As a military kid there was a layer of protection around the community that afforded us some freedom of movement. So at times I could stay out later but she always had to know where I was.  The street lights just served as a boundary on my behavior and strategy to plan her time.  She clearly stated the expectation and there were consequences when I overstepped.  This boundary allowed her to continue managing the household without overextending wondering where I was or when I’d be back.  What boundaries do you set for yourself and others? Are you able to balance time for play, self care, and readiness for the upcoming day? Do you instill confidence and trust through your behavior? When a situation arises that is beyond your boundary how do you recover?

These may seem like very simple examples yet in each there is a lesson that I didn’t realize I was getting at the time. As I look at the person I have become and the work that I do,  it’s so easy to identify the organizing and productivity tips mom shared all throughout my life. 

What did you learn from your mom? How is it showing up in your life today? Share with a comment below.

Happy Organizing!



Uh- It Costs How Much?!

confused man Do you know the price of your distractions and mental clutter?

Less than 5 minutes of multitasking last week cost me $44.99 plus tax.   That’s $9 per minute and $540 per hour!  When I thought back to how this happened it was all due to a crazy hectic week and trying to do/ think about too many things at once, you know– multitasking.  I went on autopilot for a very short series of tasks I perform each month while my mind churned away at what was next and I half-way listened to someone on the phone.  Little did I know I’d set myself up to spend an hour trying to find something, which I knew had to be somewhere, only to end up back at the store making a repeat purchase.   I could have prevented this with a few simple steps.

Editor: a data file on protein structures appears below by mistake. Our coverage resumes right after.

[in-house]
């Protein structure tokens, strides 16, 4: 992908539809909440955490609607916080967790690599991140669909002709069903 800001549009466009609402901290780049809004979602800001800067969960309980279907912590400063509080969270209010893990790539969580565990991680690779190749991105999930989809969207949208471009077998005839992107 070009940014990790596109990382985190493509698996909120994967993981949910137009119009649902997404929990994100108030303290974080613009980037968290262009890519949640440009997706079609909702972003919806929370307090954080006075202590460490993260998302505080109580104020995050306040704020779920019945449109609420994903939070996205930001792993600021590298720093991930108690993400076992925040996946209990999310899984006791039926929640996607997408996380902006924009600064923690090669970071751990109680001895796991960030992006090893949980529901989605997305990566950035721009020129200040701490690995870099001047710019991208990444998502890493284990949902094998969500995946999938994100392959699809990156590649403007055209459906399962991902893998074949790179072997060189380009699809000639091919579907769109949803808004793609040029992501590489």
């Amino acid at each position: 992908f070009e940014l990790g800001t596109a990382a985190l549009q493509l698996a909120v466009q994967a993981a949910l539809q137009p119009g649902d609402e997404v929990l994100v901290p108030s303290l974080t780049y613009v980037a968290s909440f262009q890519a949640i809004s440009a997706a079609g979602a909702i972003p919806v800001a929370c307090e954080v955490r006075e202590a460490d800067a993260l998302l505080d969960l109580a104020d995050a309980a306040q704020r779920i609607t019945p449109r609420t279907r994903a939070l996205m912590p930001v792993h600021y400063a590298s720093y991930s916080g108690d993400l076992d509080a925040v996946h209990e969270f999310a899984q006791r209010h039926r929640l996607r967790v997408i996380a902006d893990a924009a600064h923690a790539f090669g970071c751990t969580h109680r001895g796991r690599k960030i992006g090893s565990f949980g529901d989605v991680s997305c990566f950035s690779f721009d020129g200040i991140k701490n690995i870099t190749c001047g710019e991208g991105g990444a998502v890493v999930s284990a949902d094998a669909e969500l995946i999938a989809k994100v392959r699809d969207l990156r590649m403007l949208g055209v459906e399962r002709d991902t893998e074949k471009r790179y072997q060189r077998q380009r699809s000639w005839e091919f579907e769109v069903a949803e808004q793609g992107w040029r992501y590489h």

1. Slow down and breathe 

Most tasks are not a timed race.  Slowing down just a bit can help you feel more focused and snap you back into the present. 

2. Get it out 

Grab your notepad and do a brain dump of everything you think you have to do right now.  Then prioritize the list taking into account the true importance of the task along with your time and energy constraints.

3. Single- task

You may have a lot to do but that doesn’t mean you need to do it all at the same time.  Focus on one thing at a time: Do it right, knock it off the list, go on to the next one.

4. Set boundaries for distractions  

In my case I could have let the phone go to voicemail while I finished what I’d already started.  Today work, play, friends, family, communication, devices, etc all mixes together to create ongoing overwhelm and a false sense of urgency.    

Often times we rely on habit to complete the routine things that we do.  We assume that we can still do them even while something else is activity occupying our attention.  We also maintain the expectation that because we’ve had a lot on our minds before and still got things done we can do so now.  Sometimes it works out and sometimes it doesn’t.  To be most successful, we have to give ourselves a chance to get it right most of the time.  By taking on more than we have to we are often working against our best interest and could end up paying a higher price than we expected.

Do you have an example to share on the cost of your mental clutter?